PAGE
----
Systems

Not Just Hadoop: NoSQL in the Enterprise at Strata NYC 2012

At the NYC Strata & Hadoop World conference I presented on ‘Not Just Hadoop: NoSQL in the Enterprise’. Robert Lancaster from Orbitz joined me on stage for the final presentation of the Bridge to Big Data track. Mark Madsen did a great job moderating the session and kept the energy high the entire day. Robert shared how Orbitz uses MongoDB with Apache Hadoop to provide real time rates. This is my second time presenting at Strata’s Big Data conference.

Backup, Replication and Disaster Recovery

One of the most common concerns people have is how to ensure that their application is safe, secure and available in the event of an emergency. Often I have found that people are mistakenly believe that they are protected when in fact they often have ignored potential scenarios. The principles explained apply equally well in RDBMSs, MongoDB and other databases. Potential scenarios to protect against Drive failure Machine failure Switch failure Power circuit failure Data center failure Intrusion Fat fingers Programmer error Raid To prevent drive failure use multiple drives in a single machine for high availability.

Where have all the good databases gone?

Perhaps you’ll recognize these words, “About five years ago I started to notice an odd thing. The products that the database vendors were building had less and less to do with what the customers wanted. … So, what is this growing disconnect?” Those words were written in 2004 by Adam Bosworth, a veteren of Microsoft, Google and BEA. In the 7 years since things have only gotten worse. Open source products came to maturity (if you can call it that), but none improved on any of the challenges Bosworth outlines.

Easy bash scripting with shflags

One of the most frustrating things about bash scripts is how challenging it is to create unix style executables. You know, the ones where you can pass in -h or –help and see the set of options for the program. Up until now this has been a very manual process in bash, but no longer. Enter the shflags project from Kate Ward where a bash library takes care of all the nasty work and producing an elegant way to add option (or argument) support to your scripts.

Unix Jobs Management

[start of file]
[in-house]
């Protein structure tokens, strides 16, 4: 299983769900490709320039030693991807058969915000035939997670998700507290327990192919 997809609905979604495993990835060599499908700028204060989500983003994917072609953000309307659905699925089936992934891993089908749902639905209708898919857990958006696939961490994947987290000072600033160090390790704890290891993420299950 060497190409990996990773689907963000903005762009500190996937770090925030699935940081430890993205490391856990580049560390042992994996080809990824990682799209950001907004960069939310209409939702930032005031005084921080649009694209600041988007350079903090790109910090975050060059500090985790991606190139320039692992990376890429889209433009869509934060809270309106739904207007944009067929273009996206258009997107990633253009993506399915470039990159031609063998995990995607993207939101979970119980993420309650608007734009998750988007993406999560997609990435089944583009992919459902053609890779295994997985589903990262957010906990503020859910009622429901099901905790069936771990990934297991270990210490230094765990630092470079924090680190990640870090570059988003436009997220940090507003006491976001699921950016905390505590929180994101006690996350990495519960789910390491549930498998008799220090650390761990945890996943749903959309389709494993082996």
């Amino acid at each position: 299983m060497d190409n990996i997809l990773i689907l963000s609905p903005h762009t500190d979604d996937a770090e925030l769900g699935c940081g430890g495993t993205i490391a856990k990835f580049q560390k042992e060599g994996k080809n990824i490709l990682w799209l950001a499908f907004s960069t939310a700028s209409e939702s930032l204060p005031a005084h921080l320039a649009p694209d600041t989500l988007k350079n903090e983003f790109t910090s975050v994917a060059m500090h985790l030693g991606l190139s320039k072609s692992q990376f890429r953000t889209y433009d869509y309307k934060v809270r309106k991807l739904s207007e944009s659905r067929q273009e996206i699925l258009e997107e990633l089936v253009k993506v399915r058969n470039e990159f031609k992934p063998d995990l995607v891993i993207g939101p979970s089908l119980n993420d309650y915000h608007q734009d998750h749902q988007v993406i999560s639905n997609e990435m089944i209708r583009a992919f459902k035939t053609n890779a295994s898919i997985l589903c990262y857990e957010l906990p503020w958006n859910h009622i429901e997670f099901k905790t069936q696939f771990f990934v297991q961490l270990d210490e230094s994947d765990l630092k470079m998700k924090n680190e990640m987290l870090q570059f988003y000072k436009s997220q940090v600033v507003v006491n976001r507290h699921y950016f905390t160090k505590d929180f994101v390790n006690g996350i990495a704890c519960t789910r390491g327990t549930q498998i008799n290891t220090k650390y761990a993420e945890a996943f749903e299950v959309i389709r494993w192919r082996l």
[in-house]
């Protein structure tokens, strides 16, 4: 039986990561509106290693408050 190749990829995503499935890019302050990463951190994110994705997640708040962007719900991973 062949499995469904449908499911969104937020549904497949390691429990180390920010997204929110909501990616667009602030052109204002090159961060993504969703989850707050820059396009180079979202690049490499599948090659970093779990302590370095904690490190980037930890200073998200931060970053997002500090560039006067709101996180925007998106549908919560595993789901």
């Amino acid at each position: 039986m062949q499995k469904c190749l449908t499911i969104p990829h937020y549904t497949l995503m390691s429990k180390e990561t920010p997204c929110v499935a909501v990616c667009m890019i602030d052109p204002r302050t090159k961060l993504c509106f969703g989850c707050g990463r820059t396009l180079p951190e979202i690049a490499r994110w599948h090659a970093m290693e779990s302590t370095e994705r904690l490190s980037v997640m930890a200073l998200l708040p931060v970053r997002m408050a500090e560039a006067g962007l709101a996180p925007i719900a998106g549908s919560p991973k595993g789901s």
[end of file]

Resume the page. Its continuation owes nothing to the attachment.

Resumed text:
Every self respecting linux, mac os X or *nix user should have a solid handle on managing jobs in unix. The following will explain how to run tasks in the background, bring tasks to the foreground, background already running tasks and keeping a task running while logged out. Run a task in the background All you need to to is follow a command with the ‘&’ character. Pretty simple. What this does is start the command and background it.

Human readable du sorted by size

du is the *nix command for disk usage”). It tells you how much space everything in the given directory is taking up. GNU du introduced a handy option -h making it human readable, or showing sizes using K, M, G rather than bytes. Unfortunately this makes it not sortable numerically. Here’s how to sort du by size and keep it as human readable. Insert the following function into your .profile or .bash_profile file.

Benchmarking Cloudfront (and S3)

Amazon has done it again bringing another computing service to the masses. This time it’s the Content Delivery Network or CDN. Cloudfront is a direct competitor to other popular CDNs such as Akamai. While Akamai requires a fairly substantial amount of traffic to become a customer, Cloudfront doesn’t. It follows all of Amazons, pay for what you use mentality. This means that everyone can benefit from incorporating Cloudfront into their blog, site, store, etc..

Using the right keys

HeyThereSpaceman Today I was visiting a friends office and like many offices in NYC they have a shared bathroom in the hall for the entire floor. In this building it had five buttons on the door that when pressed in the correct order unlocked the door. A simple password. In our office we have a similarly shared bathroom, but instead of a password, we have a physical key required to unlock the door.

REST vs SOAP, the difference between soap and rest

Someone asked me a question today “Why would anyone choose SOAP (Simple Object Access Protocol) instead of REST (Representational State Transfer)?” My response: “The general rule of thumb I’ve always heard is ‘Unless you have a definitive reason to use SOAP use REST’”. He asked “what’s one reason?” I thought about it for a minute and honestly answered that I haven’t ever come across a reason. My background is building great internet companies.

7 security practices you need to follow

Some of this may seem like a broken record, yet every single time you hear about a bank losing millions of customer data, or a company having a security breach they consistently have failed to implement and enforce the most basic security practices. Here are 7 simple security practices that you cannot afford to not follow. 1. Secure pass phrases Throw away the notion of a password. Pass phrases consisting of multiple words and symbols are considerably more secure and easy to remember.

Secure Automated, Key Based SSH

SSH is great and secure… Unless you need to automate it. Then it sucks because your only options are to create a passwordless key, or login add your key to ssh-agent, stay logged in forever. Here’s a quick guide to having the best of both worlds. A Secure SSH Connection that can be used in automated scripts. ( with the single catch, that upon reboot you need to re-enter your key’s password ) Create and Distribute your Key First create an SSH key like so: ssh-keygen -t rsa When prompted for a password use something long varied and secure When ssh-keygen is done you should see a message like: Your identification has been saved in /home/yourusername/.ssh/id_rsa.

Installing Git on a Shared Host